Dawki is a border town between India and Bangladesh, located in the Jaintia Hills of the northeastern state of Meghalaya. It is also known by a few people as 'Dauki'. The greenery of the hills around, the crystal clear water of the Umngot river and the purity of the environment overall will make you fall in love with Dawki.
Dawki to Cherrapunji is about 85km distance which takes approximately 2 hours 30 mins depending on the traffic. The route offers a wide view of nature and spots where you can visit on your way.
When you leave out of Dawki, you will witness the road which goes through lush tropical forest and the sun adds more beauty to its sight. Various villages come by your way. Plenty of eateries option are for you on the way. Sohlang and Wahkdait are the first two villages on the way to NH 206. Lapalang and Pomshutia have many churches on the way where you can sit peacefully and enjoy the surrounding.
Pynursla one of the major town on this route is full of Khasi tribals following Christianity as their religion. The route has many scenic views of beautiful churches and view points to witness the Khasi hill. The town is a bustling one where you can see the local market. The town reminds one of an old school mountain hill town. The town looks colourful during the sunshine.
Moving forward you will get into Mawkajem village, before the turn which takes you to Cherrapunji. While coming from Dawki side you need to take the left road to reach out to the Y-point. The left side road will take you to Cherrapunji (Sohra) and one will take you to Shillong. The signboard is quite visible on the road. Once you start going on the route, you will get the sight of mountain ranges and open land.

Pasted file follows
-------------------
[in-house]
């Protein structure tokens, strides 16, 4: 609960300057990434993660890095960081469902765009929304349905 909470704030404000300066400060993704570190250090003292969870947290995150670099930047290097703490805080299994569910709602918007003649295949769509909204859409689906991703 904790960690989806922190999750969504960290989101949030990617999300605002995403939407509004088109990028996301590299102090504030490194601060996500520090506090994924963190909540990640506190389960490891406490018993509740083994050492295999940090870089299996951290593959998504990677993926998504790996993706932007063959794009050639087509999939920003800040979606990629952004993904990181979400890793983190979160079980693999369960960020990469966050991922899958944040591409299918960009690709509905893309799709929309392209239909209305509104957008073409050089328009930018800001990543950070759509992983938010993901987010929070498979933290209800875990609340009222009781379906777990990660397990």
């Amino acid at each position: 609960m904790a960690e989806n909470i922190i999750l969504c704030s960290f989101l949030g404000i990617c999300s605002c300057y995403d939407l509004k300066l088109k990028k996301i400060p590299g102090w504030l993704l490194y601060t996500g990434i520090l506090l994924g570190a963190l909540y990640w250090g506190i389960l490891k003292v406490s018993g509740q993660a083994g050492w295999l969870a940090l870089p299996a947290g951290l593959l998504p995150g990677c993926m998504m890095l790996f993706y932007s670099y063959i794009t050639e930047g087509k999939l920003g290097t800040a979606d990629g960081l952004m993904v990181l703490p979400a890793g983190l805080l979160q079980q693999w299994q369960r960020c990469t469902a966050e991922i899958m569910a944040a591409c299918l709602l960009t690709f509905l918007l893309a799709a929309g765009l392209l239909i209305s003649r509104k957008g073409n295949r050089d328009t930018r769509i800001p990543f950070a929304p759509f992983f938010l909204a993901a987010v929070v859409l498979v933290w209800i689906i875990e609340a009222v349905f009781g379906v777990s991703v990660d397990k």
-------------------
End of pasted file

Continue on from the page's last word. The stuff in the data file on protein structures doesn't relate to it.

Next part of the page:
Be careful during the monsoon season, this route could be extra foggy and visibility could be an issue. You can relish your soul at Shabong tea stall on your way. Keep your vehicle on the left side of the road to take a turn for Sohra.
Mawkdok Dympep Valley viewpoint
Look forward to Mawjrong village on NH 5. An interesting viewpoint named Mawkdok Dympep Valley viewpoint will come, where you can peacefully sit and enjoy nature. Often it happens that you admire something and that becomes a special moment for you with nature. Open vast mountain air makes you feel better. There's another activity you can do which takes a lot of determination and commitment called the David Scott trail.
David Scott was a British administrator and political agent. His operations lasted about 29 years (1802-1832) in the Khasi Hills and the surrounding low-lying areas. These areas are now part of Bangladesh and the Indian states of Meghalaya and Assam. One reminder of David Scott’s legacy is the horse-cart trail that he built from Cherrapunji, now also knows as Sohra, to Bangladesh.
This trail caused a war between the Khasi people, led by U Tirot Singh, King of the Khadsawphra Syiemship and the British. After four years of guerrilla-warfare style fighting, the Khasi forces were defeated by the British superior military strength. U Tirot Singh was captured and deported to Dhaka (now the capital of Bangladesh) where he died on July 17, 1835.
The route is filled with various waterfalls and nature spots where one can peacefully enjoy the surrounding. After Laitryngew village, the whole area belongs to Cherrapunji which is now known as Sohra.
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